By Jonathan Farrell
This past March, the sale of the Mondrian-inspired painted house along the Great Highway reached $1,495,000. Among those who rolled their eyes and shook their heads was local historian Lorri Ungaretti, author of San Francisco’s Sunset District in the Images of America series by Arcadia Publishing.
Ungaretti finds it ironic that a simple two-bedroom, one-bathroom home that just sold for more than a million dollars is the norm in an area that was only sand dunes and later a working, class-middle class neighborhood.
Growing up right across the street from Abraham Lincoln High School, Ungaretti did not really know all of the intricate details of the area until she began doing research and talking to people.
“I consider the people who lived out here pioneers,” Ungaretti said.
“What most people don’t understand she said is that the ‘Outside Lands’ – was everything west of downtown and not really part of the City. It took a lot of time and effort for it to be officially included. Much of the west side of San Francisco was just ignored,” Ungaretti said. “This is part of the reason why there was not much written down about the area until recently.”
She sees the west side as part of a “quiet evolution,” a history just as important as the Gold Rush.
“No one was writing about the Sunset,” Ungaretti said.
When she started working as a walking tour guide, Ungaretti realized that if she wanted to provide detailed information to people, she would have to do the research and write it.
Her 2012 book, “Stories in The Sand,” was a result of her previous books that she put together for Arcadia Publishing. All of her books were the result of what she discovered about the Sunset and Richmond districts.
Ungaretti said she is very grateful she was able to publish about the history of San Francisco’s west side thanks to the help of nonprofits, like the Sunset Parkside Education and Action Committee (SPEAK), Parents Education Network, Western Neighborhoods Project and others in the community.
“I got a grant from SPEAK to help pay for photo permissions for two of my Arcadia books,” she said.
Regardless of the obstacles there was lots of serendipity to help her along the way.
“I learned so many things and continue to learn about the neighborhood,” she said.
Ungaretti was surprised to learn that long ago there was a chicken ranch out in the avenues. What is now Larsen Park (where the old fighter airplane used to be at 19th Avenue and Ulloa Street) is all that remains of that significant ranch.
According to the Outside Lands website, Larsen’s first venture into real estate was in 1888, when he bought one block in the Sunset at an auction. He continued to buy land in the area, and by 1910 he owned 14 entire city blocks and lots that totaled about nine more blocks. At this time, all of the land was sand dunes. Few of the streets were cut through and accessibility was difficult.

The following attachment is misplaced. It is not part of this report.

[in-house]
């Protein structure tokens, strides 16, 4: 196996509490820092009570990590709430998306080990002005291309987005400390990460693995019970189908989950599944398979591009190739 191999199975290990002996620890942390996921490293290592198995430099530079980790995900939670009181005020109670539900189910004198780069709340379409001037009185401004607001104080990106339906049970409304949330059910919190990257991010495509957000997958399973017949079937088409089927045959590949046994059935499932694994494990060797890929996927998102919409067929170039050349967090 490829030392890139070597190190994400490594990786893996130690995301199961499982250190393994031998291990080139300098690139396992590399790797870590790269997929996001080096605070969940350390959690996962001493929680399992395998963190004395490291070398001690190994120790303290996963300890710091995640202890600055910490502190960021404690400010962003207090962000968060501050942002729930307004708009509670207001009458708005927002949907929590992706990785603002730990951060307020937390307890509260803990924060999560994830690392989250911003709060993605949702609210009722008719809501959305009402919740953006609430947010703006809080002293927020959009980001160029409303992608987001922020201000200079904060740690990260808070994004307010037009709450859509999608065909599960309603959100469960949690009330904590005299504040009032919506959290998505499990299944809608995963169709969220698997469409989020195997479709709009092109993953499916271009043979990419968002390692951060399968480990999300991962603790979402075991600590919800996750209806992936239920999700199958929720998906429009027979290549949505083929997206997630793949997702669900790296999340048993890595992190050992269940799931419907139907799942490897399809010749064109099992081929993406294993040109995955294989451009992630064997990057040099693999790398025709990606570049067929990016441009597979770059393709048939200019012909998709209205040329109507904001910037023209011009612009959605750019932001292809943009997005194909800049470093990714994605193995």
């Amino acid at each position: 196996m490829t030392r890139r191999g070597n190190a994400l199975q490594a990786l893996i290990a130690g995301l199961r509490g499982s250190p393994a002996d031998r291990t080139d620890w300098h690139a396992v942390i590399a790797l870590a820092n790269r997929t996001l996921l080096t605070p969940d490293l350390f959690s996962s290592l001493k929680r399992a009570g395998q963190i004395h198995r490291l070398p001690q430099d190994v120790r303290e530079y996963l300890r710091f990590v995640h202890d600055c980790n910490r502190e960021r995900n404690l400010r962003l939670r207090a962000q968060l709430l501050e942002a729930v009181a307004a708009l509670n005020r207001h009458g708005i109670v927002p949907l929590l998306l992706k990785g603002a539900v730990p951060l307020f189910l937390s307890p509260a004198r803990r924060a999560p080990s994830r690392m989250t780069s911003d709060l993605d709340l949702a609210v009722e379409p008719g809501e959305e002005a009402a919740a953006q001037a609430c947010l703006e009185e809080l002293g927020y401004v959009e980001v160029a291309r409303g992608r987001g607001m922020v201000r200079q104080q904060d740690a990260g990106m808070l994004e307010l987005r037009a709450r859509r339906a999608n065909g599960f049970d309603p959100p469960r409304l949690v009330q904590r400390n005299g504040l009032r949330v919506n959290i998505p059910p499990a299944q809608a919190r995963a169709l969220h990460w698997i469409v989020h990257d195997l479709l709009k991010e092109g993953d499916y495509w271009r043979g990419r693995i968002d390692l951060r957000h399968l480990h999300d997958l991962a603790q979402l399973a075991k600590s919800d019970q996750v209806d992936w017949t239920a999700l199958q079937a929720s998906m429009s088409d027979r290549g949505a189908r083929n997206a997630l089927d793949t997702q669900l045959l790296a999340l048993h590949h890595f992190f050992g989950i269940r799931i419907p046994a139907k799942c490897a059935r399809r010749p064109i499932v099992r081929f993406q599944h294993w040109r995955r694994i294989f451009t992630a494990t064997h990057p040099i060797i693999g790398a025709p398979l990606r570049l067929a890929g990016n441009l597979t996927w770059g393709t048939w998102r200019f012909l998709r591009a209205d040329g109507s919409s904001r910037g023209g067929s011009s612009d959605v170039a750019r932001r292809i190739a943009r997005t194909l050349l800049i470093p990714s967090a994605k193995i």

Larsen also donated land at the southern edge of Golden Gate Heights. at Golden Gate Heights Park (or “Larsen’s Peak”), which rises 725 feet above sea level, one of the city’s tallest hills.
At the turn of the 20th century, before the 1906 earthquake, Larsen supplied fresh eggs and other staples to the Tivoli Restaurant downtown, which Larsen also owned.
“It was open 24 hours a day,” when the Barbary Coast was host to crowds of people seeking all night entertainment. “His fresh eggs would be delivered every morning right from the ranch, so patrons could have breakfast,” Ungaretti said.
Along with Larsen’s Ranch there was also a dairy farm. It was located at what was then 4306 Point Lobos. From archives and news clippings dating back to the late 19th century, Ungaretti learned that the Richmond dairy was owned by Christian Ruhland and associate Carl Zimmermann.
She mentioned that without the generosity of pioneers like Larson, Rosalie Meyer Stern (the widow of Sigmund Stern of Stern Grove), Helene Strybing, (Strybing Arboretum), Adolph Sutro and others, much of what residents enjoy about the Sunset and Richmond districts today would not be here.
Since the dot-com boom of the 1990s, the west side of the City has undergone a transformation.
Working with the Western Neighborhoods Project, Ungaretti has been able to document the Sunset and Richmond like never before. Founder and coordinator of Western Neighborhoods Project, Woody LaBounty said, “Yes, it’s true. There wasn’t much written about the history of the west side of town. Lorri has served on the board of the Western Neighborhoods Project and has worked diligently over the past 15 years to preserve and share the Sunset’s history.”
Ungaretti has written several articles that can be found on the Western Neighborhoods Project’s website, outsidelands.org. They include “Soap Box Derby on Sunset,” “Abraham Lincoln High School” and “Blackie, the Horse that Swam the Bay.”